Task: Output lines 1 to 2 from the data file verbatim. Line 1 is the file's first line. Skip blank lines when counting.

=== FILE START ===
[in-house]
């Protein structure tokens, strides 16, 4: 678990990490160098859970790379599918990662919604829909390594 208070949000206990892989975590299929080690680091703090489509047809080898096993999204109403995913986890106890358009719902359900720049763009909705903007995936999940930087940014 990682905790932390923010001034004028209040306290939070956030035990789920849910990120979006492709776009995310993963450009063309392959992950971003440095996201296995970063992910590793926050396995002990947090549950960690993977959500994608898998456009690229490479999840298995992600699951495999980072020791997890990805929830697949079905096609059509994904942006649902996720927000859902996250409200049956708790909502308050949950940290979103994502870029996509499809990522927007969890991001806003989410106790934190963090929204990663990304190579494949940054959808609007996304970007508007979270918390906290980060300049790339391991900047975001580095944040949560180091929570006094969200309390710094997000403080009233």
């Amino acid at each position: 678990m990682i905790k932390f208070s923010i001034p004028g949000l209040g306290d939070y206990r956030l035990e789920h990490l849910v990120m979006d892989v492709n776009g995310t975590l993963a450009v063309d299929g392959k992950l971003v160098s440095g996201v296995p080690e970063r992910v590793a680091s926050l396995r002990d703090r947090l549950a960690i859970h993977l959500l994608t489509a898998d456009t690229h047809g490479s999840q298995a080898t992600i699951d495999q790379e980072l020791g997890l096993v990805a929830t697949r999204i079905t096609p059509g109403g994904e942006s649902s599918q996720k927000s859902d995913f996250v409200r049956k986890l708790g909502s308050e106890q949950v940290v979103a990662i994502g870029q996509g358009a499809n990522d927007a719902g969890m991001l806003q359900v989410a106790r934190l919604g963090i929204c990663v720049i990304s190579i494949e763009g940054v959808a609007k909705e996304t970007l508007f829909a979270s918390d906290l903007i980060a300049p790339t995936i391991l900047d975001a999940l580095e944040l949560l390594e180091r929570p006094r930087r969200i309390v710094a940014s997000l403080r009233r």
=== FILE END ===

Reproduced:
[in-house]
């Protein structure tokens, strides 16, 4: 678990990490160098859970790379599918990662919604829909390594 208070949000206990892989975590299929080690680091703090489509047809080898096993999204109403995913986890106890358009719902359900720049763009909705903007995936999940930087940014 990682905790932390923010001034004028209040306290939070956030035990789920849910990120979006492709776009995310993963450009063309392959992950971003440095996201296995970063992910590793926050396995002990947090549950960690993977959500994608898998456009690229490479999840298995992600699951495999980072020791997890990805929830697949079905096609059509994904942006649902996720927000859902996250409200049956708790909502308050949950940290979103994502870029996509499809990522927007969890991001806003989410106790934190963090929204990663990304190579494949940054959808609007996304970007508007979270918390906290980060300049790339391991900047975001580095944040949560180091929570006094969200309390710094997000403080009233």